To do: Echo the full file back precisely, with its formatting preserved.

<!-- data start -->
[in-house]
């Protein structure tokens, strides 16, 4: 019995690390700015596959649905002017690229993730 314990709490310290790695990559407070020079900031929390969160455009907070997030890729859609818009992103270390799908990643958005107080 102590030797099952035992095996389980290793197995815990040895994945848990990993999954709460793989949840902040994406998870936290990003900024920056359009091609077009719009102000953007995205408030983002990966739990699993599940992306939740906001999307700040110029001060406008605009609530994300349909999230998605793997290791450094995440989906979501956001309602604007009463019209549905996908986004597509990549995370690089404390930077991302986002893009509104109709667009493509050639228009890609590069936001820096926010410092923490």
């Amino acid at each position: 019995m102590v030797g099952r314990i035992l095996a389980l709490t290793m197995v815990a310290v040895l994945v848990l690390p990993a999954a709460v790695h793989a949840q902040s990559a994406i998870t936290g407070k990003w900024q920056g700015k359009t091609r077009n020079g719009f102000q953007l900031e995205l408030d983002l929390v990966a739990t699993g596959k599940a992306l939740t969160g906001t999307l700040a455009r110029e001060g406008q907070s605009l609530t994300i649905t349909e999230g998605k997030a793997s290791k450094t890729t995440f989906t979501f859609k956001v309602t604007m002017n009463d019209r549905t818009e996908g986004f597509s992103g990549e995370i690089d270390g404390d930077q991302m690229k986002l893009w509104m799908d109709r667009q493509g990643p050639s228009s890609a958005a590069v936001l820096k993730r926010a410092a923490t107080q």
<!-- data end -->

[in-house]
């Protein structure tokens, strides 16, 4: 019995690390700015596959649905002017690229993730 314990709490310290790695990559407070020079900031929390969160455009907070997030890729859609818009992103270390799908990643958005107080 102590030797099952035992095996389980290793197995815990040895994945848990990993999954709460793989949840902040994406998870936290990003900024920056359009091609077009719009102000953007995205408030983002990966739990699993599940992306939740906001999307700040110029001060406008605009609530994300349909999230998605793997290791450094995440989906979501956001309602604007009463019209549905996908986004597509990549995370690089404390930077991302986002893009509104109709667009493509050639228009890609590069936001820096926010410092923490």
């Amino acid at each position: 019995m102590v030797g099952r314990i035992l095996a389980l709490t290793m197995v815990a310290v040895l994945v848990l690390p990993a999954a709460v790695h793989a949840q902040s990559a994406i998870t936290g407070k990003w900024q920056g700015k359009t091609r077009n020079g719009f102000q953007l900031e995205l408030d983002l929390v990966a739990t699993g596959k599940a992306l939740t969160g906001t999307l700040a455009r110029e001060g406008q907070s605009l609530t994300i649905t349909e999230g998605k997030a793997s290791k450094t890729t995440f989906t979501f859609k956001v309602t604007m002017n009463d019209r549905t818009e996908g986004f597509s992103g990549e995370i690089d270390g404390d930077q991302m690229k986002l893009w509104m799908d109709r667009q493509g990643p050639s228009s890609a958005a590069v936001l820096k993730r926010a410092a923490t107080q």